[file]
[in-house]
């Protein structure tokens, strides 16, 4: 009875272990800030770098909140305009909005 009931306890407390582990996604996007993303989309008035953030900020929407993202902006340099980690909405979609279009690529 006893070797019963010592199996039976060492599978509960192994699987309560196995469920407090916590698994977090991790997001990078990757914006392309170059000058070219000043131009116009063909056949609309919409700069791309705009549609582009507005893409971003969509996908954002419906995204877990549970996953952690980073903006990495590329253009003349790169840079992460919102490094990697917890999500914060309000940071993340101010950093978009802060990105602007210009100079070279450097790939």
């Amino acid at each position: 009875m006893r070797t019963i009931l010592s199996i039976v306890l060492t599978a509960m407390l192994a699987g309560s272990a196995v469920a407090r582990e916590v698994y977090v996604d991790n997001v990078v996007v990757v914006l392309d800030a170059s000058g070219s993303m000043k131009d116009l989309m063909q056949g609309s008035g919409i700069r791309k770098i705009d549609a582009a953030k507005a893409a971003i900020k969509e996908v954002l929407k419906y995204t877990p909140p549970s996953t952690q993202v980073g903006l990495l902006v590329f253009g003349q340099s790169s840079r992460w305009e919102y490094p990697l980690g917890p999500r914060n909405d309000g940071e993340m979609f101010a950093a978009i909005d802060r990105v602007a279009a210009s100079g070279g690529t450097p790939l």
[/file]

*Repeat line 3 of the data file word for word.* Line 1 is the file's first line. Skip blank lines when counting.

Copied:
């Amino acid at each position: 009875m006893r070797t019963i009931l010592s199996i039976v306890l060492t599978a509960m407390l192994a699987g309560s272990a196995v469920a407090r582990e916590v698994y977090v996604d991790n997001v990078v996007v990757v914006l392309d800030a170059s000058g070219s993303m000043k131009d116009l989309m063909q056949g609309s008035g919409i700069r791309k770098i705009d549609a582009a953030k507005a893409a971003i900020k969509e996908v954002l929407k419906y995204t877990p909140p549970s996953t952690q993202v980073g903006l990495l902006v590329f253009g003349q340099s790169s840079r992460w305009e919102y490094p990697l980690g917890p999500r914060n909405d309000g940071e993340m979609f101010a950093a978009i909005d802060r990105v602007a279009a210009s100079g070279g690529t450097p790939l």